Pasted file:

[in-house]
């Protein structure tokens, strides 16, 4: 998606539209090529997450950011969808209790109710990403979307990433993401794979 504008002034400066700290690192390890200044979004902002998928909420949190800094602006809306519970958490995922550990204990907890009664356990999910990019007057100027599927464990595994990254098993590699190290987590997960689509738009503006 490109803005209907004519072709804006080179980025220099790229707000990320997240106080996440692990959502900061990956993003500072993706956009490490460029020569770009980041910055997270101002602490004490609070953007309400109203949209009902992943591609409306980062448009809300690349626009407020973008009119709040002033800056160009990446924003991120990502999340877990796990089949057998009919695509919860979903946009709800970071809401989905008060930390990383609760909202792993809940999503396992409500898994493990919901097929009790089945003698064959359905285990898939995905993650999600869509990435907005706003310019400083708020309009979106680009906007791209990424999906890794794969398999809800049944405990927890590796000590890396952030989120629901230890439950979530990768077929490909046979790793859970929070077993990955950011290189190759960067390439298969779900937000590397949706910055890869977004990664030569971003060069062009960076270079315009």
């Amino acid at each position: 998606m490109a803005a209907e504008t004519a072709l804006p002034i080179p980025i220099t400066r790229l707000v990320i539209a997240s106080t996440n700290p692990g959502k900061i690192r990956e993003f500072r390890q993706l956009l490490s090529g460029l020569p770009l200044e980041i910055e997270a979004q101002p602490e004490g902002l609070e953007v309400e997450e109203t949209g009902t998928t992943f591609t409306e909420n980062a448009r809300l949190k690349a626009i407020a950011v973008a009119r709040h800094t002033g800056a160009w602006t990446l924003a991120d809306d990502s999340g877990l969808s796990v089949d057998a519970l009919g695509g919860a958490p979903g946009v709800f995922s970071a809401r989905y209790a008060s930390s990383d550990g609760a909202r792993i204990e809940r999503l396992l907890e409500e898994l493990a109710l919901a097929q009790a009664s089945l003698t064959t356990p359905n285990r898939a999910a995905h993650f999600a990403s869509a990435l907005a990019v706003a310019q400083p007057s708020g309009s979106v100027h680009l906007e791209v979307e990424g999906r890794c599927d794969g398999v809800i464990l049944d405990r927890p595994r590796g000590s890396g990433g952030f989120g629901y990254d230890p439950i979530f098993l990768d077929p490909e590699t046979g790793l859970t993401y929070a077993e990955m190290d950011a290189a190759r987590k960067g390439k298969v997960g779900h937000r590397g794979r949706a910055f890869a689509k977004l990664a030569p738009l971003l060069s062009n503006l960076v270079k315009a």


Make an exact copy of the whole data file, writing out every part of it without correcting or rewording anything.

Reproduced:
[in-house]
């Protein structure tokens, strides 16, 4: 998606539209090529997450950011969808209790109710990403979307990433993401794979 504008002034400066700290690192390890200044979004902002998928909420949190800094602006809306519970958490995922550990204990907890009664356990999910990019007057100027599927464990595994990254098993590699190290987590997960689509738009503006 490109803005209907004519072709804006080179980025220099790229707000990320997240106080996440692990959502900061990956993003500072993706956009490490460029020569770009980041910055997270101002602490004490609070953007309400109203949209009902992943591609409306980062448009809300690349626009407020973008009119709040002033800056160009990446924003991120990502999340877990796990089949057998009919695509919860979903946009709800970071809401989905008060930390990383609760909202792993809940999503396992409500898994493990919901097929009790089945003698064959359905285990898939995905993650999600869509990435907005706003310019400083708020309009979106680009906007791209990424999906890794794969398999809800049944405990927890590796000590890396952030989120629901230890439950979530990768077929490909046979790793859970929070077993990955950011290189190759960067390439298969779900937000590397949706910055890869977004990664030569971003060069062009960076270079315009």
């Amino acid at each position: 998606m490109a803005a209907e504008t004519a072709l804006p002034i080179p980025i220099t400066r790229l707000v990320i539209a997240s106080t996440n700290p692990g959502k900061i690192r990956e993003f500072r390890q993706l956009l490490s090529g460029l020569p770009l200044e980041i910055e997270a979004q101002p602490e004490g902002l609070e953007v309400e997450e109203t949209g009902t998928t992943f591609t409306e909420n980062a448009r809300l949190k690349a626009i407020a950011v973008a009119r709040h800094t002033g800056a160009w602006t990446l924003a991120d809306d990502s999340g877990l969808s796990v089949d057998a519970l009919g695509g919860a958490p979903g946009v709800f995922s970071a809401r989905y209790a008060s930390s990383d550990g609760a909202r792993i204990e809940r999503l396992l907890e409500e898994l493990a109710l919901a097929q009790a009664s089945l003698t064959t356990p359905n285990r898939a999910a995905h993650f999600a990403s869509a990435l907005a990019v706003a310019q400083p007057s708020g309009s979106v100027h680009l906007e791209v979307e990424g999906r890794c599927d794969g398999v809800i464990l049944d405990r927890p595994r590796g000590s890396g990433g952030f989120g629901y990254d230890p439950i979530f098993l990768d077929p490909e590699t046979g790793l859970t993401y929070a077993e990955m190290d950011a290189a190759r987590k960067g390439k298969v997960g779900h937000r590397g794979r949706a910055f890869a689509k977004l990664a030569p738009l971003l060069s062009n503006l960076v270079k315009a």